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PostPosted: Wed Jan 28, 2015 1:44 pm 
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The school my DC has sat an entrance exam for is holding interviews over the next couple of weeks. There will be quite a few members of staff involved in the interview process, including deputy heads, headteacher, heads of year groups and the assistant head. How do they decide which children / parents will be interviewed but each of the staff members? Is it significant if you are interviewed by the headteacher rather than a head of year or deputy head or is it just random allocation to fit all of the interviews in within a small timeframe?


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PostPosted: Wed Jan 28, 2015 2:17 pm 
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I think if it's scholarship interviews you tend to get the head. Similarly if you are a borderline case perhaps you get a more senior staff member. Other than that, I don't know.
Going through this at the moment I do wonder how much you can tell at interview talking to 10 and 11 year olds. I have watched very sparky children become quiet and subdued through nerves in the last couple of weeks, and other quiet children become much louder than they normally are, amongst children that I know. I'm not sure it gives enough insight into their real personalities to compensate for the huge amount of stress it causes, especially since children mature at such different rates. Obviously the schools disagree however or they wouldn't waste their time doing it!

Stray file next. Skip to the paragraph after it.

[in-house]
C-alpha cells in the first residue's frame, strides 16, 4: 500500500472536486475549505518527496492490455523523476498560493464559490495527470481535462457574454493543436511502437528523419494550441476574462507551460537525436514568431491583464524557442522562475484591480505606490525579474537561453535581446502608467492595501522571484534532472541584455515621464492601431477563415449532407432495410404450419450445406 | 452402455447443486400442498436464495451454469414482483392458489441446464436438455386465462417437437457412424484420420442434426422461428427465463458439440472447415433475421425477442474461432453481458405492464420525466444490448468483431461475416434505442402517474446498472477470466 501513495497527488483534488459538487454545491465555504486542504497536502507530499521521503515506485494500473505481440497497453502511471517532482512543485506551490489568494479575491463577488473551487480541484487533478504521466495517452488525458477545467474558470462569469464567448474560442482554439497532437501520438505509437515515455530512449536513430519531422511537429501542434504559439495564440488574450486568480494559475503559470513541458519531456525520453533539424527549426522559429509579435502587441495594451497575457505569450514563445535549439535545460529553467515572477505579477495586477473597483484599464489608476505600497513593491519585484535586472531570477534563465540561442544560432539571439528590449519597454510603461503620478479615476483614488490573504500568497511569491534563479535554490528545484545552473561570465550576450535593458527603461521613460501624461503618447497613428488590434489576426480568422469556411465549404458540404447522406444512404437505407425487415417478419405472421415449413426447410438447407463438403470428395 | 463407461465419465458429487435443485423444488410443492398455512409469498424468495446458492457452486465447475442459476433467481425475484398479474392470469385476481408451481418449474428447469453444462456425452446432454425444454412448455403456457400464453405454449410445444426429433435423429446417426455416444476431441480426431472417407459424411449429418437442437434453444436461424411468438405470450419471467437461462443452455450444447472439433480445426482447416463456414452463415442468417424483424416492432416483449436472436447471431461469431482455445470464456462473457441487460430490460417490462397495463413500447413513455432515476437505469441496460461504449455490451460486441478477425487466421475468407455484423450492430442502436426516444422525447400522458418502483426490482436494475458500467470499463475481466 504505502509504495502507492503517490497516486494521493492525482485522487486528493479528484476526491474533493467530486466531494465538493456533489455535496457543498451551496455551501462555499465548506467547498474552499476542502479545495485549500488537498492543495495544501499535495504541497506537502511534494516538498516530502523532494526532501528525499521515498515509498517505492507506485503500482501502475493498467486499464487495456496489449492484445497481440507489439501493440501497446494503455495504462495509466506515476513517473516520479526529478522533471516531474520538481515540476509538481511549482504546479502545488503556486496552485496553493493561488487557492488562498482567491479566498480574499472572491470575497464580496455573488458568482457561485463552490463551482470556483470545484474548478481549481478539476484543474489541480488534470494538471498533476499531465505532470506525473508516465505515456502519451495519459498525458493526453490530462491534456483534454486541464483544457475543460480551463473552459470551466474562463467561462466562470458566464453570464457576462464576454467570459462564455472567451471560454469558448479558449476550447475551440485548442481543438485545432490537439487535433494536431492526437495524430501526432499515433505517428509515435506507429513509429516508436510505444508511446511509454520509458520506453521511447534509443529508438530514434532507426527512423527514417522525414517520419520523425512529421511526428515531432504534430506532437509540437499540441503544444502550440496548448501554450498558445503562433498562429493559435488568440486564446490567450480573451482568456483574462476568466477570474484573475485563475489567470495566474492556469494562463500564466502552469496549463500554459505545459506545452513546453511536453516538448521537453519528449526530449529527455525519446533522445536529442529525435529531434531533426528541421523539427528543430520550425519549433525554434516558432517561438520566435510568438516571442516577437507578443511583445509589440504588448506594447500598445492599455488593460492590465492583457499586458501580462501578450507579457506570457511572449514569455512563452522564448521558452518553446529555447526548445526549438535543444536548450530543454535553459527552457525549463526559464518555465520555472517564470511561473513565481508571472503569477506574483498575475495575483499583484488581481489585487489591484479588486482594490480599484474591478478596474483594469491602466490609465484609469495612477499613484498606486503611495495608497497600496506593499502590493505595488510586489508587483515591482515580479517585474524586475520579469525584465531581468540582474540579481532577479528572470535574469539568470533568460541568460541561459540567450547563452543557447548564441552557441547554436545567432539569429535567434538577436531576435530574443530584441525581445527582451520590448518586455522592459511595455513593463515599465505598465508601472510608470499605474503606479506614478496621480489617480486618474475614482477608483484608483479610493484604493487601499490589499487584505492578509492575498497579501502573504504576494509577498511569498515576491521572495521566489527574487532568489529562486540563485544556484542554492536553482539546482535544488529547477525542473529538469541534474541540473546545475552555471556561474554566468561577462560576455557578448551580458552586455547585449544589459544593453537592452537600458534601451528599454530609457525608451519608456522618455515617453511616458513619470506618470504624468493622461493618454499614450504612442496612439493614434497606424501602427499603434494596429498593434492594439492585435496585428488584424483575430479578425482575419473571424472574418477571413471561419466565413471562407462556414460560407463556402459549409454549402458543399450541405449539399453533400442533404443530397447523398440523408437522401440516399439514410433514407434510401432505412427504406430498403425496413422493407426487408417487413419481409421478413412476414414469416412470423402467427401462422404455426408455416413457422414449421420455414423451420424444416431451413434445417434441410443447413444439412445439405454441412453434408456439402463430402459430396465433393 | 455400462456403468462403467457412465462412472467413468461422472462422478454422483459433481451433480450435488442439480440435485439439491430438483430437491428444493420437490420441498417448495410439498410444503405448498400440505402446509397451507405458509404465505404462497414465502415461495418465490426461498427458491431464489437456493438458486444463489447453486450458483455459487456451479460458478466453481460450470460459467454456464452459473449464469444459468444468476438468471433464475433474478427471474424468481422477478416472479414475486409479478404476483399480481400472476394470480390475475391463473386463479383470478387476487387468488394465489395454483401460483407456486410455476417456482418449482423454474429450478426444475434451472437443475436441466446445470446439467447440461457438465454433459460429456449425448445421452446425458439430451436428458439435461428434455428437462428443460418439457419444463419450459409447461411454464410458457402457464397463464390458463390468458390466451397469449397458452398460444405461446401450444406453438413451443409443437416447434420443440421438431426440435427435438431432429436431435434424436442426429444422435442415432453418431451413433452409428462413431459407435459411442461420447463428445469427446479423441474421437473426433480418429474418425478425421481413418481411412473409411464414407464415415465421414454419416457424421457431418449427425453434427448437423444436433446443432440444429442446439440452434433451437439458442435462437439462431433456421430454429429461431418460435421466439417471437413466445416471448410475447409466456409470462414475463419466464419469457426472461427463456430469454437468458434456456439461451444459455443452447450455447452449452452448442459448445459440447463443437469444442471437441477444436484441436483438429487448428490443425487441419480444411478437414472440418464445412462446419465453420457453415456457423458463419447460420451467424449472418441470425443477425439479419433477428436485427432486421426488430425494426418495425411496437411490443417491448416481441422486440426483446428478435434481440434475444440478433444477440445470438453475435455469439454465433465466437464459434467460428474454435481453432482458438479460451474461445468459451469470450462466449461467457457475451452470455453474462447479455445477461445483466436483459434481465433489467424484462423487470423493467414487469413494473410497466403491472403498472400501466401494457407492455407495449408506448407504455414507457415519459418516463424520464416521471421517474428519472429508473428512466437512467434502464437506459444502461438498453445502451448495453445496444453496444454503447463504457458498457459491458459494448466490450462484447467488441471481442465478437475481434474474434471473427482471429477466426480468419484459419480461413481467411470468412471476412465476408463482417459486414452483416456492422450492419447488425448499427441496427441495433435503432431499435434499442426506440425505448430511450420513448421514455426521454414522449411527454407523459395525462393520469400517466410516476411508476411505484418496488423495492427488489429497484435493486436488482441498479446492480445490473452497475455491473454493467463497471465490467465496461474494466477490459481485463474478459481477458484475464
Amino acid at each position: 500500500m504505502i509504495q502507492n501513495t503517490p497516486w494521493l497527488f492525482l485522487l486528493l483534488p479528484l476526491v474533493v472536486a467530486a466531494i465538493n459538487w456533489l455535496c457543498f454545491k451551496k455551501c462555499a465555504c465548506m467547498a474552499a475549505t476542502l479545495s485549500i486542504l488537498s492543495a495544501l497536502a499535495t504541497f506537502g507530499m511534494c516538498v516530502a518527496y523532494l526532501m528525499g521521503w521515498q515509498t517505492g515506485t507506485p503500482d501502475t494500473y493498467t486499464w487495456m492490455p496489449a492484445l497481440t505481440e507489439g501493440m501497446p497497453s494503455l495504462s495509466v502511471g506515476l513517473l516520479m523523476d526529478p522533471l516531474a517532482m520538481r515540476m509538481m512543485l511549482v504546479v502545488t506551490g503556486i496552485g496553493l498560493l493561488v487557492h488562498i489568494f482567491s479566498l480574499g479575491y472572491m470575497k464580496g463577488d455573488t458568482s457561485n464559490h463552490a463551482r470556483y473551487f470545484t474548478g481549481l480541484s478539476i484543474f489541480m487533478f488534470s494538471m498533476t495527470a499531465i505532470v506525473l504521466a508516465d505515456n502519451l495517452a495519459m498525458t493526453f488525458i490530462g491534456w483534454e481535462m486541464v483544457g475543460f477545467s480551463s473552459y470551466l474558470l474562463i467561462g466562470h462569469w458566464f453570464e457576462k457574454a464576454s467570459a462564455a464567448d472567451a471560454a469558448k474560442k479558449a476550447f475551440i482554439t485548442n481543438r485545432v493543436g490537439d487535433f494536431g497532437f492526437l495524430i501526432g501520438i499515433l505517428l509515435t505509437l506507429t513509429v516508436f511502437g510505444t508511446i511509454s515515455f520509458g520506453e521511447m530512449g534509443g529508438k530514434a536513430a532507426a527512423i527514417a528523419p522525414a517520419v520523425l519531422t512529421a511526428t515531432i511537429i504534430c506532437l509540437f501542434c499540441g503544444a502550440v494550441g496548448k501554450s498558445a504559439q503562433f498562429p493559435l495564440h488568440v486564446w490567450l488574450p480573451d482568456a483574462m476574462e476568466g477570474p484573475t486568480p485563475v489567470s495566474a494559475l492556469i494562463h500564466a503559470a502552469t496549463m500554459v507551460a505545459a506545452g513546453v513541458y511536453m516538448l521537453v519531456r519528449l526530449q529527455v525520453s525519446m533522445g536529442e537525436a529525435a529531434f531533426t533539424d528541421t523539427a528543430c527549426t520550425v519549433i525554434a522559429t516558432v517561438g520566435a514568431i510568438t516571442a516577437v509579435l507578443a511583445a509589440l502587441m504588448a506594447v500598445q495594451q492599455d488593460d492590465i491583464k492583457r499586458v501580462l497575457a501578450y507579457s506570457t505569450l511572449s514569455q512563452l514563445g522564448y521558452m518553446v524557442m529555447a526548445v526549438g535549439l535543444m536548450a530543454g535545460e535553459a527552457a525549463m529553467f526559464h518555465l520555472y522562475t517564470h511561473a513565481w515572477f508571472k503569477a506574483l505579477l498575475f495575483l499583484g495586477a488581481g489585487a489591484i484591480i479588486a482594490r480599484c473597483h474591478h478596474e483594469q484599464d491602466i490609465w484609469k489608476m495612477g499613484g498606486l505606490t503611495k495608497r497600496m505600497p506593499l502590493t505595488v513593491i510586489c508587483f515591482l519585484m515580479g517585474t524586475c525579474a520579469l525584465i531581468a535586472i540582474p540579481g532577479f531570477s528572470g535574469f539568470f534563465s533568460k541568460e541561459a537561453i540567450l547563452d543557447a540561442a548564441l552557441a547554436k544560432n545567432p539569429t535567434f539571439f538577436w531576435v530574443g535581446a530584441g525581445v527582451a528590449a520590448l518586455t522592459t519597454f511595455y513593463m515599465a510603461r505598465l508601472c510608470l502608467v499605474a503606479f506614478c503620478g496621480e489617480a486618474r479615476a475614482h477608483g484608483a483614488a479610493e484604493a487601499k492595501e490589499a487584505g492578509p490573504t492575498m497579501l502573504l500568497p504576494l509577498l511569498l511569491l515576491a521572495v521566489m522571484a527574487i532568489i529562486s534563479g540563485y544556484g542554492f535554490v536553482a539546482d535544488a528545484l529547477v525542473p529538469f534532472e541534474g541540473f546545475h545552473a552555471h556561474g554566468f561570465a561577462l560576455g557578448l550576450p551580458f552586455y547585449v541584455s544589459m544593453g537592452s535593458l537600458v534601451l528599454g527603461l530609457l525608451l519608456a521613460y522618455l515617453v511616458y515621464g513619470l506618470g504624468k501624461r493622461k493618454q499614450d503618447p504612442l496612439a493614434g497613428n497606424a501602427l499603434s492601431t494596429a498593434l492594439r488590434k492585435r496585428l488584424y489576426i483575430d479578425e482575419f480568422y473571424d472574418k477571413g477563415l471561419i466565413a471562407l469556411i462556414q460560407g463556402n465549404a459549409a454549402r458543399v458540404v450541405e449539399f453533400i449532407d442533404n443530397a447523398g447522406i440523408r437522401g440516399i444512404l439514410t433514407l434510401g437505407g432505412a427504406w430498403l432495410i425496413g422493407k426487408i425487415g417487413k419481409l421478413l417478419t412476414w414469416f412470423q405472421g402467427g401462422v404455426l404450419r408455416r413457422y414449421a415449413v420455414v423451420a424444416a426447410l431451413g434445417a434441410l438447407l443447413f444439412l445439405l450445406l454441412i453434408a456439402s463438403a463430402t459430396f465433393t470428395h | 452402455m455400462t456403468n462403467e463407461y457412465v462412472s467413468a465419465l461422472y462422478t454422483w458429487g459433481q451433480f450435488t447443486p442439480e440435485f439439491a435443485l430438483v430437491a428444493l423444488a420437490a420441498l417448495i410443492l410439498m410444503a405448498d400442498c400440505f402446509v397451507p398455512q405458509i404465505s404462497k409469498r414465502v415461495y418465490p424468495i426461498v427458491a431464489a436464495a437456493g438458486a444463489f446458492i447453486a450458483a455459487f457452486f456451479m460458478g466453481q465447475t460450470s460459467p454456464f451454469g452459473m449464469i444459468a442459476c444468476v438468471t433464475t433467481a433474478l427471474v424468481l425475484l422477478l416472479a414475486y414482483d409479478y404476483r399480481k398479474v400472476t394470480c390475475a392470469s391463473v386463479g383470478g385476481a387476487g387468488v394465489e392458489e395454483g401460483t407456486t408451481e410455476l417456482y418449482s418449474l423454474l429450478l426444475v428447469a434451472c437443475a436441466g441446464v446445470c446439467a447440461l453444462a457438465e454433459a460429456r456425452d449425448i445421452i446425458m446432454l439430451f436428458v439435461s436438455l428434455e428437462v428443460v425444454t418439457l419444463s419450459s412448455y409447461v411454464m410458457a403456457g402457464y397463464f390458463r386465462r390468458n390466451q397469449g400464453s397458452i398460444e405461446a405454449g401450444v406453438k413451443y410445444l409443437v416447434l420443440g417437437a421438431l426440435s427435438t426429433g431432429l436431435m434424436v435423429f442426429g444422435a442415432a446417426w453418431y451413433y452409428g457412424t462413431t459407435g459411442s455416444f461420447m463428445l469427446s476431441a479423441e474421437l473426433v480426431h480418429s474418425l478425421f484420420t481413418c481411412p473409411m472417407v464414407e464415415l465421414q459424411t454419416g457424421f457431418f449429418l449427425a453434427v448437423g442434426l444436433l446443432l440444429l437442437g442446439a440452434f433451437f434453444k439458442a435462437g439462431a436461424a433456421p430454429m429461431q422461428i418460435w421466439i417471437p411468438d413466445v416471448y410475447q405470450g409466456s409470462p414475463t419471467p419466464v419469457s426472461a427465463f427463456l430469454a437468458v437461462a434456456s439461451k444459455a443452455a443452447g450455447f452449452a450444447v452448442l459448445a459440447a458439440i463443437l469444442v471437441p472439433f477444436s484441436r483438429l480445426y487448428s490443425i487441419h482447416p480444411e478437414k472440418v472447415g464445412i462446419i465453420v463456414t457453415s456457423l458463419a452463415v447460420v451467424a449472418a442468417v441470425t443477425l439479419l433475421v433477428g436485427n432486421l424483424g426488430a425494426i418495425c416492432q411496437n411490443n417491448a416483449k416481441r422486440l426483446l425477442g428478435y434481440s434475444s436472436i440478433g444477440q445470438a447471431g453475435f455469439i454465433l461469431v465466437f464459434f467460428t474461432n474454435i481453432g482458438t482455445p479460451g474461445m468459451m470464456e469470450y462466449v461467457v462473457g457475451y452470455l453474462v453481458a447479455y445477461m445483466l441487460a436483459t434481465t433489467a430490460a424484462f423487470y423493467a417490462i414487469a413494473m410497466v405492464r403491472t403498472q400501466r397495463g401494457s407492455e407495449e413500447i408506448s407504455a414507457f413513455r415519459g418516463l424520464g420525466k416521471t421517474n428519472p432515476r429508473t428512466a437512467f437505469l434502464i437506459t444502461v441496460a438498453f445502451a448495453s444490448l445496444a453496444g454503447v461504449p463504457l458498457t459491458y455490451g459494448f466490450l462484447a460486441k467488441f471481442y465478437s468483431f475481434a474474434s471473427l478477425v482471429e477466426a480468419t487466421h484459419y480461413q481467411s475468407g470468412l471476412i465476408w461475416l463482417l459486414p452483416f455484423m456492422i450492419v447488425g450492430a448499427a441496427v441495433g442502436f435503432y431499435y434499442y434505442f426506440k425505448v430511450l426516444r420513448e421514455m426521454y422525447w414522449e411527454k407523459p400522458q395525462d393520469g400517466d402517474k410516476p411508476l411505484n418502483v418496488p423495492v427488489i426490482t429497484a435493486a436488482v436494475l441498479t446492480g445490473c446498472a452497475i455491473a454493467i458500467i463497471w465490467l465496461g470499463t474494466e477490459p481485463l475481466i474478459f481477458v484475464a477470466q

Last edited by NLMum27 on Wed Jan 28, 2015 3:07 pm, edited 1 time in total.

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PostPosted: Wed Jan 28, 2015 2:28 pm 
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Thank you, that is really helpful. The school will be interviewing parents and children separately (same time but different rooms). I agree that it is pretty difficult to get much out of 10/11 year olds and I'm not sure how much more influence the interview can have over the exam score. I'm not sure if the parents are actually interviewed or just have a general chat and get to ask any questions they have, I guess I will soon know the answer.
The school interview all candidates who have a chance of getting a place after the exams have been marked so they must separate candidates somehow based on the interviews. So, if we get the headmaster then I guess we are either borderline or scholarship and if we get another member of staff then we are more a safe middle of the road pass.


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PostPosted: Wed Jan 28, 2015 2:40 pm 
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Last edited by Ladymuck on Sat Mar 21, 2015 5:06 pm, edited 1 time in total.

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PostPosted: Wed Jan 28, 2015 3:11 pm 
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Ladymuck wrote:
Probably 70% or so of interviews are very unlikely change the outcome, and these tend to be shared out amongst the staff.


I wonder why they interview that 70% then? It seems a lot of work for so little benefit. Better just to interview the scholars and the borderline cases, and those without a thorough reference.


Last edited by NLMum27 on Wed Jan 28, 2015 3:42 pm, edited 1 time in total.

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PostPosted: Wed Jan 28, 2015 3:36 pm